Looking back at comments made when Nama was launched this year, there is a sense that Ireland’s ‘bad bank’ was almost destined to fail.

Michael Somers, the former head of the National Treasury Management Agency, which helped set up Nama to buy distressed commercial property loans from lenders, admitted the organisation had no expertise in bank restructuring and faced a “long learning curve”. Six months later, flaws in the scheme have been laid bare.

Ireland’s biggest banks are reeling from another large bail-out, due in no small part to their sluggish progress in cleaning up their balance sheets.

Nama was designed as a way to restore the banks to health quickly by sweeping €80bn ($107bn) of bad property loans off their balance sheets and replenishing funding reserves. But analysts say it has been a slow, bureaucratic process that burdened banks with even deeper losses.

One senior Irish government official last week described Nama as “death by a thousand cuts” for the banks and admitted its structure had been “a big mistake”. Meanwhile, a report for the Irish construction industry by Lombard Street Research said the scheme set up to save the country’s crippled banking system had in fact hastened its demise.

Nama’s greatest failing, say analysts, is the way it crystallised large upfront losses for the banks.

The scheme was set up to buy loans from the banks to relieve them of the risk of future defaults. It will sell or run down loans or, in some cases, provide capital for developers to complete mothballed projects.

Initially, the structure was praised as a definitive solution to banks’ toxic loan portfolios. By comparison, the UK’s asset protection scheme, which formed part of the rescue of Royal Bank of Scotland, offered insurance for future losses on loans, leaving the risky assets on the bank’s books. By stripping the Irish banks of their risky loans altogether, it was hoped Nama would draw a clearer line under their troubles.

The problem was that as the Irish economy deteriorated and the risk of loan defaults grew, the ‘hair-cuts’ – or discounts – imposed by Nama also grew. The scheme bought the first batch of loans at a discount of about 35-40 per cent but many of the €50bn of loans still to be transferred will have their value downgraded by at least 60 per cent.

“Nama forced the crystallisation of losses at the worst possible time for the banks – when the market was at its lowest point,” says Michael Taylor, an analyst at Lombard Street.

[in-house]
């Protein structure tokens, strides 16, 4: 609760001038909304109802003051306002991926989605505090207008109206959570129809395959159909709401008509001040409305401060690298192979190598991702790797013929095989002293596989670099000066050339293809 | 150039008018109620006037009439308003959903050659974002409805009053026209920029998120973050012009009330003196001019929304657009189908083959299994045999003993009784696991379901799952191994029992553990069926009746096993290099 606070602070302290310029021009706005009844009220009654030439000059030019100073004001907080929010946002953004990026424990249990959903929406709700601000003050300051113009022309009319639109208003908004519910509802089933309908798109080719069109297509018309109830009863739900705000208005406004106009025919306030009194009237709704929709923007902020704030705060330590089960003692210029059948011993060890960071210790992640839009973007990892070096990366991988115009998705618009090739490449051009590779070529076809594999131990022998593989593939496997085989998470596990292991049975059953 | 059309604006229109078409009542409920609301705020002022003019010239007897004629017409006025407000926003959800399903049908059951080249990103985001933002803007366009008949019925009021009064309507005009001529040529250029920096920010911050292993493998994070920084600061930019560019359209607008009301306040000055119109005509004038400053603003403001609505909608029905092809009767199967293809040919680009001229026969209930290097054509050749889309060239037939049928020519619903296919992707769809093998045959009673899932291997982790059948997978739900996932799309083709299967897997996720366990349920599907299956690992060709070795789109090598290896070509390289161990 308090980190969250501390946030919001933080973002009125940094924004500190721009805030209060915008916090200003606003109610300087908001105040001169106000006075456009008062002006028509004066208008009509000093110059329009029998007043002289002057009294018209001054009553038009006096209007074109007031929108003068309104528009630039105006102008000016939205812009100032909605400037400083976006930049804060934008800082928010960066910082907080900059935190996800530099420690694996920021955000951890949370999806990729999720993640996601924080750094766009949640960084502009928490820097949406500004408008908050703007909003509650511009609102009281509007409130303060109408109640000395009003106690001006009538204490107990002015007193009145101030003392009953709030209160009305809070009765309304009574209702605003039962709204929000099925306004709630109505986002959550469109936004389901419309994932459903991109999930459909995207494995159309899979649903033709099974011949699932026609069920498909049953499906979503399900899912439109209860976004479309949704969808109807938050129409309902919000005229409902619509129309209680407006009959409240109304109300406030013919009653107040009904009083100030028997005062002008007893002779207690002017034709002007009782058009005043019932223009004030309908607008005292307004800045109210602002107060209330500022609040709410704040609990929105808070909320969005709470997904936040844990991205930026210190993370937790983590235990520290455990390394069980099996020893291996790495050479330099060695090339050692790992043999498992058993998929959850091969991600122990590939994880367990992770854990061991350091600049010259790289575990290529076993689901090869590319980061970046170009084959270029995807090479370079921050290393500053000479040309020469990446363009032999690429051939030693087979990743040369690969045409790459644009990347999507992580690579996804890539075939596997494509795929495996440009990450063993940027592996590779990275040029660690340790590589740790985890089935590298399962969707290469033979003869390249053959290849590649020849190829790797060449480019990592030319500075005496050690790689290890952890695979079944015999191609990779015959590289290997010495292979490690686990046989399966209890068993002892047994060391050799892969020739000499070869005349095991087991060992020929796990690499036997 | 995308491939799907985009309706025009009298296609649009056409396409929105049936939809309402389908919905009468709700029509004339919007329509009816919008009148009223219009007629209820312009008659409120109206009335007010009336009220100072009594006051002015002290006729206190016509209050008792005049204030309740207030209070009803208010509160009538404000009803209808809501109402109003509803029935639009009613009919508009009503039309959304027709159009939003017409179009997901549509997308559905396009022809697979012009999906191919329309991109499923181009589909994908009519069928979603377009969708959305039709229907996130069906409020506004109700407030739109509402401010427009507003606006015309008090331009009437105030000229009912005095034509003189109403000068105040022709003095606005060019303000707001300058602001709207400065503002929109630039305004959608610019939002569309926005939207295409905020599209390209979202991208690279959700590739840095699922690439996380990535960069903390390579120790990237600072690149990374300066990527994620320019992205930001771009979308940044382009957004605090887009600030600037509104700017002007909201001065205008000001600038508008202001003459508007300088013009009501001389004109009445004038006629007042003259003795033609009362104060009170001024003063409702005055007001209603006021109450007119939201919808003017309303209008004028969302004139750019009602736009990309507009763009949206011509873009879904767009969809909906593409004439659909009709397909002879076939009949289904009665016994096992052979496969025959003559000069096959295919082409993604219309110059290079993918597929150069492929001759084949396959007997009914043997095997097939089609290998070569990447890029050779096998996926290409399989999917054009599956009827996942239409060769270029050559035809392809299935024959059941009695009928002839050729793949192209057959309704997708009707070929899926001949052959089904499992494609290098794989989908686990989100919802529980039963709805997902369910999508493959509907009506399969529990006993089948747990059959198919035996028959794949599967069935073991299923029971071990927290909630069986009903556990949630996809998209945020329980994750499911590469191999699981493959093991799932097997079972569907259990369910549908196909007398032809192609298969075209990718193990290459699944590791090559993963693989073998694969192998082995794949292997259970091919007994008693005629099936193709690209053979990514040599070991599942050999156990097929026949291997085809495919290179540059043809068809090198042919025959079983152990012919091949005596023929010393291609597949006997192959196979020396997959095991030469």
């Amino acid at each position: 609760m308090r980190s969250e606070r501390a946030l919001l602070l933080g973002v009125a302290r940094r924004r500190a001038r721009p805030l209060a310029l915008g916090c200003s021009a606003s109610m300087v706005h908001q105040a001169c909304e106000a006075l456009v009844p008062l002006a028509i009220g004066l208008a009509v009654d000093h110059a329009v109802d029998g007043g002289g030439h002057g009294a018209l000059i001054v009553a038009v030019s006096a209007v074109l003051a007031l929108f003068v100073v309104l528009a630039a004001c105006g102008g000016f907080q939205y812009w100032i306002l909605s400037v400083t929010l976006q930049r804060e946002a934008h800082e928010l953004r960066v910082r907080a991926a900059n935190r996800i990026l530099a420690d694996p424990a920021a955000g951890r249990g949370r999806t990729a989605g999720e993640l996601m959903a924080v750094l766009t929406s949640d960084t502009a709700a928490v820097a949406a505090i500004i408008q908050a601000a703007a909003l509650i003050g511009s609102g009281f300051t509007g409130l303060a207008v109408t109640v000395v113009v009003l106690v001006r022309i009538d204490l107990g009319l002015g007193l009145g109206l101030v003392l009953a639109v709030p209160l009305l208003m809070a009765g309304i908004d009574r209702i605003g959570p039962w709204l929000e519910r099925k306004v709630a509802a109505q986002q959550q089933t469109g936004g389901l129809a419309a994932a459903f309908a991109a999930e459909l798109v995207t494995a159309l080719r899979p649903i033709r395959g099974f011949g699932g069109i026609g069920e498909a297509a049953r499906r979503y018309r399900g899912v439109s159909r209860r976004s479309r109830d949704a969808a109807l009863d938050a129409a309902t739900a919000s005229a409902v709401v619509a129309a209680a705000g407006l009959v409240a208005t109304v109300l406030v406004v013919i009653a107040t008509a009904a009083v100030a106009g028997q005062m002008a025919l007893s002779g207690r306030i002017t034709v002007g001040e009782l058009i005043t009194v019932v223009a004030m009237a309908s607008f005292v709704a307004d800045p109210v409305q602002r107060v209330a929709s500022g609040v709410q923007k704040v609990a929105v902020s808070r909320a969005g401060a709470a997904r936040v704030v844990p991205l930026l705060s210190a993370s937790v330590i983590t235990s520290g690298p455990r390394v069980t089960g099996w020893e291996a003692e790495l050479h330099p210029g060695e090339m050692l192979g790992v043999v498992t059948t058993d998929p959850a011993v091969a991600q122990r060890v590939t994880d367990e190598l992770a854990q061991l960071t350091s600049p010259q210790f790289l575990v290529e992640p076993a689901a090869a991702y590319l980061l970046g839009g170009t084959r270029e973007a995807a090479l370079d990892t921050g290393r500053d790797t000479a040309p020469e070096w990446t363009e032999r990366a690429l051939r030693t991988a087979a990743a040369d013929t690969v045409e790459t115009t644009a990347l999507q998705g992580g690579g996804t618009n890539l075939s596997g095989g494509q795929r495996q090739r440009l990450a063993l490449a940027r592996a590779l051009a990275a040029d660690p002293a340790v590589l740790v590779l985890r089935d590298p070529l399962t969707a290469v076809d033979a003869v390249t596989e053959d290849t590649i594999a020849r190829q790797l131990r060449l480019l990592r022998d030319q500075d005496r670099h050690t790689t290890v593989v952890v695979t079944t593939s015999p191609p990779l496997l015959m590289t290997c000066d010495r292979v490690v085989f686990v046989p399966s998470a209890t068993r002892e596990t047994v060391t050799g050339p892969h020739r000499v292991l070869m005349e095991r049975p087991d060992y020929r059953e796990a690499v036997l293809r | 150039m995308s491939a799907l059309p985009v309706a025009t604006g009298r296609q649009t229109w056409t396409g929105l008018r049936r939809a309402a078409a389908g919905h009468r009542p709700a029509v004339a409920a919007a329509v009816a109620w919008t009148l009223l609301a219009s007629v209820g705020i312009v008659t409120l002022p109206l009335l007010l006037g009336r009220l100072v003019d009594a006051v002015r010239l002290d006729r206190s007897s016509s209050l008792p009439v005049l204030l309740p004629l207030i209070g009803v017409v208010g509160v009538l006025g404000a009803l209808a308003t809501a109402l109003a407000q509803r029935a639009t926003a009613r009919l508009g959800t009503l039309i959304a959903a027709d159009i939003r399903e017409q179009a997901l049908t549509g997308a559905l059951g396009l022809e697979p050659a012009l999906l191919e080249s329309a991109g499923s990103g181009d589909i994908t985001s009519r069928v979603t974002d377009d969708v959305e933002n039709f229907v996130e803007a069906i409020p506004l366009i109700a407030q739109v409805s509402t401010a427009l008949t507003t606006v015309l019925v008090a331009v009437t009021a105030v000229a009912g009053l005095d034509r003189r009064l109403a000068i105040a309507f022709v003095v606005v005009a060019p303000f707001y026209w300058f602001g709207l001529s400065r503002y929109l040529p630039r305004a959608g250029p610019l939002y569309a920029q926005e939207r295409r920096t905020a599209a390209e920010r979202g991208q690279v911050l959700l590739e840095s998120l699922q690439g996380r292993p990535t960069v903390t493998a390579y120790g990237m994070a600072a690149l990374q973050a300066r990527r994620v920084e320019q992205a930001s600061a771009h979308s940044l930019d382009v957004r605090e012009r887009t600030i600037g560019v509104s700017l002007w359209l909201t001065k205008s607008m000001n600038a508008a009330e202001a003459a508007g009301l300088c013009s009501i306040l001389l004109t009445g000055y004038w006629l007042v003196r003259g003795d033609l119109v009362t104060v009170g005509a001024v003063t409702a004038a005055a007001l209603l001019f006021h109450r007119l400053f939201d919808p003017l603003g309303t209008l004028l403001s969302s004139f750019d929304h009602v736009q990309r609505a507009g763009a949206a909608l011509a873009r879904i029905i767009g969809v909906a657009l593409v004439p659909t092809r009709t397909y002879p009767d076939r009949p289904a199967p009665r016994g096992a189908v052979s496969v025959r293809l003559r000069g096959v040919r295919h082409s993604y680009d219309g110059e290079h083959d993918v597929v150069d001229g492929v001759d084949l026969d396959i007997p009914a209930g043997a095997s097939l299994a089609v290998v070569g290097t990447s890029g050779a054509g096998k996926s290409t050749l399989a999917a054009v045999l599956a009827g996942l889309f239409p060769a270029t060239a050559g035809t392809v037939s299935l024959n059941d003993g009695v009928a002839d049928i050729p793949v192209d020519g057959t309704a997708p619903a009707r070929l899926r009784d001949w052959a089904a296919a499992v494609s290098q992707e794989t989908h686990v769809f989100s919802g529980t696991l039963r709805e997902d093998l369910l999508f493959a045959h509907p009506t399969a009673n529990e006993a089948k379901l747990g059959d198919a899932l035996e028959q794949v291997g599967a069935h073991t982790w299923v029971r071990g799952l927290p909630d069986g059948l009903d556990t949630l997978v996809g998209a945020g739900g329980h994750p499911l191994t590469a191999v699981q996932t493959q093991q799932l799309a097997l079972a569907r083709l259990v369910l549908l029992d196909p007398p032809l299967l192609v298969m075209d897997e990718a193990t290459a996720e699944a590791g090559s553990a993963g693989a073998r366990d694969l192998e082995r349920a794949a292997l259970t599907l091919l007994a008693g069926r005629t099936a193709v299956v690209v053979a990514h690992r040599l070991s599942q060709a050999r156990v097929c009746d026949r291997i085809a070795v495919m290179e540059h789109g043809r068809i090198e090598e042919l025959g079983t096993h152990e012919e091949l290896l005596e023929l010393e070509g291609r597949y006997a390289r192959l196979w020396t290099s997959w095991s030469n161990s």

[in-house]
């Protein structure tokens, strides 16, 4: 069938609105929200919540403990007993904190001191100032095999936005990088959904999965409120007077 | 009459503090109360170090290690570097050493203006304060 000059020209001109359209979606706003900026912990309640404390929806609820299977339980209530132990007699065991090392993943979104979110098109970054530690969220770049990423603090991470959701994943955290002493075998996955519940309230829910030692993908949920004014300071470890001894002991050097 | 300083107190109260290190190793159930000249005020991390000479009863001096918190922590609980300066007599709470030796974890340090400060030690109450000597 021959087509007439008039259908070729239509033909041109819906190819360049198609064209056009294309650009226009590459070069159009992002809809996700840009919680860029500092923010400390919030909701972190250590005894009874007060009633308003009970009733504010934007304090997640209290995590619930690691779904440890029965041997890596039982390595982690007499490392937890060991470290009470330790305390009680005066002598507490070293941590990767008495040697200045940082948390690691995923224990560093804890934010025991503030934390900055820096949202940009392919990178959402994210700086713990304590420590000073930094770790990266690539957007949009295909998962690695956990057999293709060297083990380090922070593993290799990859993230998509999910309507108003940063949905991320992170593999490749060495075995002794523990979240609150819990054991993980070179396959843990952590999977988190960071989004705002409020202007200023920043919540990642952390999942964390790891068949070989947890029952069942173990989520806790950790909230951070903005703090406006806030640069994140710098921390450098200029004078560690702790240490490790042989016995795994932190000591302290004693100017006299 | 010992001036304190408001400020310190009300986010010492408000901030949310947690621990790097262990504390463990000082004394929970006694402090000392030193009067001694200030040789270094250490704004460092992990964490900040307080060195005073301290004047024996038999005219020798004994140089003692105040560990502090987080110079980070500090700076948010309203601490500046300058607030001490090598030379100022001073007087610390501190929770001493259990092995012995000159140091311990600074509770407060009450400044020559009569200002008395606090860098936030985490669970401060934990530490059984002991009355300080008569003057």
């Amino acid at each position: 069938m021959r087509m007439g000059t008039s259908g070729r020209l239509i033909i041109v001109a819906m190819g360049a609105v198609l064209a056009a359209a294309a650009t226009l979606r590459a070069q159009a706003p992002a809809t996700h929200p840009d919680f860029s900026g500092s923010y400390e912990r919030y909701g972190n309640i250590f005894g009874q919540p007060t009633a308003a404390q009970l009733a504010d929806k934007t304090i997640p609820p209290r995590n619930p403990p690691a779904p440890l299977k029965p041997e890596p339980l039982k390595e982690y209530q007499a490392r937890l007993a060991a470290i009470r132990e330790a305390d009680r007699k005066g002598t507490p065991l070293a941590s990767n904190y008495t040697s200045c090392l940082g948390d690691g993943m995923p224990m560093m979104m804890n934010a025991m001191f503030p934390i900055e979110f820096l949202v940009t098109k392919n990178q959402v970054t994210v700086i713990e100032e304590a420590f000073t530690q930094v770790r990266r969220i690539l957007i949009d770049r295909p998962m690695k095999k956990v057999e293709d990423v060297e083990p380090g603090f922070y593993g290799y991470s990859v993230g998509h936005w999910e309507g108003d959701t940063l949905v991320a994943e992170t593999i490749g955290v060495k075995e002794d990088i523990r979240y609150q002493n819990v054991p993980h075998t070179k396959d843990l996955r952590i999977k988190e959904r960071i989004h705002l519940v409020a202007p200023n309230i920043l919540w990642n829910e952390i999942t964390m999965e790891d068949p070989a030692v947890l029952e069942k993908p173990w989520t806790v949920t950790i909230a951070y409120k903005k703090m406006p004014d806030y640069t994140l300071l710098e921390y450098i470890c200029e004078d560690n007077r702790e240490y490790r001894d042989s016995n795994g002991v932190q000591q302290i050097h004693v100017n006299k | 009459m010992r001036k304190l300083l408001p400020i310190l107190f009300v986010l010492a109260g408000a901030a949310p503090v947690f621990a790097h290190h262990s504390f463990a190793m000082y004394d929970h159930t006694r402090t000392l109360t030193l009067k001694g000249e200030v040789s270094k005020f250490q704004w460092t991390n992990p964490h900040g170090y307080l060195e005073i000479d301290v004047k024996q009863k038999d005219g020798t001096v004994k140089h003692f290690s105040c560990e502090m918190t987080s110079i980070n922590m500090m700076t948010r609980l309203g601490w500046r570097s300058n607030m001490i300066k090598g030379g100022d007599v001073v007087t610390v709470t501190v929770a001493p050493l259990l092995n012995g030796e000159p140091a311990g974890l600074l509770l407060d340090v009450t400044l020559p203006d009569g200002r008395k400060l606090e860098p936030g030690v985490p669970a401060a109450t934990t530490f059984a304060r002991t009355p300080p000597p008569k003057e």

Rather than just buying impaired loans, Nama, which hopes to generate a €1bn profit over its 7-10 year lifespan, swallowed the portfolios of some developers, meaning that performing loans were taken from banks as well as impaired ones – which further weakened their balance sheets.

Deeper-than-expected losses left the banks woefully short on capital, and, before long, triggered the need for a fresh bail-out. The Dublin government is investigating whether Nama was misled about the quality of the loans.

As well as criticising the structure of Nama, analysts say it has proved too narrow in scope. The scheme was set up to deal with the banks’ most pressing issue – their biggest and most toxic commercial property loans. It excluded commercial loans worth less than €20m and did not tackle the residential mortgage and corporate loan books, where problems are now brewing.

The Irish government last week expanded the scheme to include €16bn of smaller commercial loans and is to change the legislation so they can be moved into Nama faster.

Under the initial terms of the scheme each individual loan was independently valued. This assessment process made it impossible to clear loans off banks’ balance sheets with any speed, and left unclear the final cost of the clean-up process.

The legislation change should mean the remaining €16bn of smaller loans can be valued in blocks and so transferred quicker. However, bankers say it was not just the scheme’s structure that led to difficulties but the escalation of a crisis many felt was under control.

“Nama could have been effective but the scale of Ireland’s problems rather overwhelmed it,” said one banker.

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